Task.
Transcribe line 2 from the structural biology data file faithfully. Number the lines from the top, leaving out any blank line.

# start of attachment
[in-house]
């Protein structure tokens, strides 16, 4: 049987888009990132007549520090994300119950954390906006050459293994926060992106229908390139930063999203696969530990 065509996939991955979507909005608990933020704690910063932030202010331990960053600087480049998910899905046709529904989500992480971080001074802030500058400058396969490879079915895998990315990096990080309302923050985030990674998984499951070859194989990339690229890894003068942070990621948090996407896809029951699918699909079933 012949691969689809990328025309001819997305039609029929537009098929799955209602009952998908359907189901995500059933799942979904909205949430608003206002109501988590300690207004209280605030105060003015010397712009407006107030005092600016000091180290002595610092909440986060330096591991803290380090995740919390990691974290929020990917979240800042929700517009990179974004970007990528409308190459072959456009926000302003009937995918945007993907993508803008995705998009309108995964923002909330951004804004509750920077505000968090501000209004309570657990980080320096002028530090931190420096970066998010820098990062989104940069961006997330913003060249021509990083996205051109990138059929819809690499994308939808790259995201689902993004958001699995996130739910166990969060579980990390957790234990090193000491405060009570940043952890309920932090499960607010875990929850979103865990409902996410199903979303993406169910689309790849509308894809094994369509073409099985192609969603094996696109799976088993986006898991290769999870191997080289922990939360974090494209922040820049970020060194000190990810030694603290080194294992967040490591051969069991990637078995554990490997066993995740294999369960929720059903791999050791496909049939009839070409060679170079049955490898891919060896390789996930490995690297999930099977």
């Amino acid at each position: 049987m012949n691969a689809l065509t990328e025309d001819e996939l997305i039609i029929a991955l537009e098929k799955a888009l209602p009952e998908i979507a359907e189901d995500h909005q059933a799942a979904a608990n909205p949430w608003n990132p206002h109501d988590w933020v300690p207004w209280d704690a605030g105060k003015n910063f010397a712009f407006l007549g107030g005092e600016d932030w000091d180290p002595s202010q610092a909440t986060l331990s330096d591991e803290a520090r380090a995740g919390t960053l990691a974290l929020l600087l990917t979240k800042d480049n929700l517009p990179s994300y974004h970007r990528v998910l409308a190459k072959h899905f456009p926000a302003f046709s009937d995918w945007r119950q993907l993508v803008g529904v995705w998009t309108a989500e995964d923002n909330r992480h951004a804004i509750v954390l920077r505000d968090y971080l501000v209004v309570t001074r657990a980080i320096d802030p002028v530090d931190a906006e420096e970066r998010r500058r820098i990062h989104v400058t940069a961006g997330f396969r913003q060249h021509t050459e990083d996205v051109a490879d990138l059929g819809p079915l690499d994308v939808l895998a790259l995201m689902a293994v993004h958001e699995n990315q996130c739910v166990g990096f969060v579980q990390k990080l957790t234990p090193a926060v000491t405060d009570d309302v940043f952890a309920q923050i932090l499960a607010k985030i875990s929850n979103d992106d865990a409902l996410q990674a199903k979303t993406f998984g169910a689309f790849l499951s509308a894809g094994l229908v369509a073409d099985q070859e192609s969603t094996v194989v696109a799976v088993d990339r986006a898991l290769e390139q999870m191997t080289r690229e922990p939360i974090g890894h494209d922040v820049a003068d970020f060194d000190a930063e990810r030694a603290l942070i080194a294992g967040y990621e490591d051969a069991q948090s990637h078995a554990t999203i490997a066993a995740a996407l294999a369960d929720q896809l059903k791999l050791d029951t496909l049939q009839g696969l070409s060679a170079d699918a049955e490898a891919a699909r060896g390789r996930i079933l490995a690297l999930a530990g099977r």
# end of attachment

């Protein structure tokens, strides 16, 4: 049987888009990132007549520090994300119950954390906006050459293994926060992106229908390139930063999203696969530990 065509996939991955979507909005608990933020704690910063932030202010331990960053600087480049998910899905046709529904989500992480971080001074802030500058400058396969490879079915895998990315990096990080309302923050985030990674998984499951070859194989990339690229890894003068942070990621948090996407896809029951699918699909079933 012949691969689809990328025309001819997305039609029929537009098929799955209602009952998908359907189901995500059933799942979904909205949430608003206002109501988590300690207004209280605030105060003015010397712009407006107030005092600016000091180290002595610092909440986060330096591991803290380090995740919390990691974290929020990917979240800042929700517009990179974004970007990528409308190459072959456009926000302003009937995918945007993907993508803008995705998009309108995964923002909330951004804004509750920077505000968090501000209004309570657990980080320096002028530090931190420096970066998010820098990062989104940069961006997330913003060249021509990083996205051109990138059929819809690499994308939808790259995201689902993004958001699995996130739910166990969060579980990390957790234990090193000491405060009570940043952890309920932090499960607010875990929850979103865990409902996410199903979303993406169910689309790849509308894809094994369509073409099985192609969603094996696109799976088993986006898991290769999870191997080289922990939360974090494209922040820049970020060194000190990810030694603290080194294992967040490591051969069991990637078995554990490997066993995740294999369960929720059903791999050791496909049939009839070409060679170079049955490898891919060896390789996930490995690297999930099977």